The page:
The weight and speed of goods trains vary enormously according to local conditions, but the following figures, which refer to traffic on the London & North-Western railway between London and Rugby, may be taken as representative of good English practice. Coal Weight and speed.trains, excluding the engine, weigh up to 800 or 900 tons, and travel at from 18 to 22 m. an hour; ordinary goods or merchandise trains, weighing 430 tons, travel at from 25 to 30 m. an hour; and quick merchandise trains with limited loads of 300 tons make 35 to 40 m. an hour. In the United States mineral and grain trains, running at perhaps 12 m. an hour, may weigh up to about 4000 tons, and loads of 2000 tons are common. Merchandise trains run faster and carry less. Their speed must obviously depend greatly on topographical conditions. In the great continental basin there are long lines with easy gradients and curves, while in the Allegheny and Rocky Mountains the gradients are stiff, and the curves numerous and of short radius. Such trains, therefore, range in weight from 600 to 1800 tons or even more, and the journey speeds from terminus to terminus, including stops, vary from 15 to 30 m. an hour, the rate of running rising in favourable circumstances to 40 or even 60 m. an hour.
Couplers.—The means by which vehicles are joined together into trains are of two kinds—automatic and non-automatic, the difference between them being that with the former the impact of two vehicles one on the other is sufficient to couple them without any human intervention such as is required with the latter. The common form of non-automatic coupler, used in Great Britain for goods wagons, consists of a chain and hook; the chain hangs loosely from a slot in the draw-bar, which terminates in a hook, and coupling is effected by slipping the chain of one vehicle over the hook of the next. For this operation, or its reverse, a man has to go in between the wagons, unless, as in Great Britain, he is provided with a coupling-stick—that is, a pole having a peculiarly shaped hook at one end by which the chain can be caught and thrown on or off the drawbar hook. This coupling gear is placed centrally between a pair of buffers; formerly these were often left “dead”—that is, consisted of solid prolongations of the frame of the vehicle, but now they are made to work against springs which take up the shocks that occur when the wagons are thrown violently against one another in shunting. In British practice the chains consist of three links, and are of such a length that when fully extended there is a space of a few inches between opposing buffers; this slack facilitates the starting of a heavy train, since the engine is able to start the wagons one by one and the weight of the train is not thrown on it all at once. For passenger trains and occasionally for fast goods trains screw couplings are substituted for the simple chains. In these the central bar which connects the two end links has screw threads cut upon it, and by means of a lever can be turned so as either to shorten the coupling and bring the vehicles together till their buffers are firmly pressed together, or to lengthen it to permit the end link to be lifted off the hook.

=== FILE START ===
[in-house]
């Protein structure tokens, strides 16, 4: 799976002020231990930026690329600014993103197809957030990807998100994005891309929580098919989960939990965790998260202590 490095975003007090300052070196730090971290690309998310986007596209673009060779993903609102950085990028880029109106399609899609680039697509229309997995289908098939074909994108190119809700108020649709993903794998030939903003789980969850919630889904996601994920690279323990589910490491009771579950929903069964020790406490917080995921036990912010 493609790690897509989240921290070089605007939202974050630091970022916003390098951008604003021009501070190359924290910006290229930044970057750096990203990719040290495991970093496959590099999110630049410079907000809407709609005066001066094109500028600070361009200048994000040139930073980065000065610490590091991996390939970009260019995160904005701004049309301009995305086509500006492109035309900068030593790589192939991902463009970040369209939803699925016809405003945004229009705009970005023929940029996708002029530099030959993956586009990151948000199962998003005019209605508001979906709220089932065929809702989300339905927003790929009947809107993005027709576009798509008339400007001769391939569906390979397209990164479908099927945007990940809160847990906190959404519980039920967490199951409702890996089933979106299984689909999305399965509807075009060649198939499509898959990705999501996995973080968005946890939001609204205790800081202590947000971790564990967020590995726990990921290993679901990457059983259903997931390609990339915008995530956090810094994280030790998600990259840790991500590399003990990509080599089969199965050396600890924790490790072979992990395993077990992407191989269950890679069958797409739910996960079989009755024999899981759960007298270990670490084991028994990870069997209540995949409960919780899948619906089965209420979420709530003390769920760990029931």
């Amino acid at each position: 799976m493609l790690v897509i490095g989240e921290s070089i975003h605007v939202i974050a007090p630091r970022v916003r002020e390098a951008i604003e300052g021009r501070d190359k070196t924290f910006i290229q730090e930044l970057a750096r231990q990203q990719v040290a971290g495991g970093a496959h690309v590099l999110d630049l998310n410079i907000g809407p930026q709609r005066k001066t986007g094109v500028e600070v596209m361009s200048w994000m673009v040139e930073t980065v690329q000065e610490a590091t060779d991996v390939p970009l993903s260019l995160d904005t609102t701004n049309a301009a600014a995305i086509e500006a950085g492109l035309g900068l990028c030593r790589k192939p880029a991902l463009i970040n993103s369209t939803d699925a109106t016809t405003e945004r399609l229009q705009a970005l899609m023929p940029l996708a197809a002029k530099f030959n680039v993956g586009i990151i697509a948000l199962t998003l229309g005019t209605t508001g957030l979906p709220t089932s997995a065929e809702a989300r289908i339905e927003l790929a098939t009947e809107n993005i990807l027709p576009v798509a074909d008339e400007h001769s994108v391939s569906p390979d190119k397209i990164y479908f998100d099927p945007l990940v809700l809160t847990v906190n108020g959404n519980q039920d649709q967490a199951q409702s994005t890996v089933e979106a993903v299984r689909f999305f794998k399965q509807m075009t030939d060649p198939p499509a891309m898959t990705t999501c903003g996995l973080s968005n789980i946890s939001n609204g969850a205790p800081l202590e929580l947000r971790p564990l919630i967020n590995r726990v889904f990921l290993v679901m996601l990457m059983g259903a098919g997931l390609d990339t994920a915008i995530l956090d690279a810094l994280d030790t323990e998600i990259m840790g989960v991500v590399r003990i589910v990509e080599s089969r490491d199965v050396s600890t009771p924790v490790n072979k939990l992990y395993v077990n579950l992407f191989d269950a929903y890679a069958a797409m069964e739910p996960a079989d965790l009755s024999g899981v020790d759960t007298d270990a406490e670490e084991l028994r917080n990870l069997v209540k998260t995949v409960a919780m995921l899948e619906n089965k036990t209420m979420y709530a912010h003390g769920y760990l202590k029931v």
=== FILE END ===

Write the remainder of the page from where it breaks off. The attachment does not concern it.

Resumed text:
Another form of coupler, which used to be universal in the United States, though it has now been almost entirely superseded by the automatic coupler, was the “link and pin,” which differed fundamentally from the couplers commonly used in Europe, in the fact that it was a buffer as well as a coupler, no side buffers being fitted. In it the draw-bar, connected through a spring to the frame of the car, had at its outboard end a socket into which one end of a solid link was inserted and secured by a pin. The essential change from the link and pin to the automatic coupler is in the outboard end or head of the draw-bar. The socket that received the link is replaced by a hook, shown at A in fig. 28, which is usually called the knuckle. This hook swings on the pivot B, and has an arm which extends backwards, practically at right angles with the working face of the hook, in a cavity in the head, and engages with the locking-pin C. This locking-pin is lifted by a suitable lever which extends to one or both sides of the car; lifting it releases the knuckle, which is then free to swing open, disconnecting the two cars. The knuckle stands open until the coupling is pushed against another coupling, when the two hooks turn on their pivots to the position shown in fig. 28, and, the locking-pin dropping into place, the couplers are made fast. This arrangement is only partly automatic, since it often happens that when two cars are brought together to couple the knuckles are closed and must be opened by hand. There are various contrivances by which this may be done by a man standing clear of the cars, but often he must go in between their ends to reach the knuckle.
Fig. 28.—Automatic Coupling for Freight Cars (U.S.A.).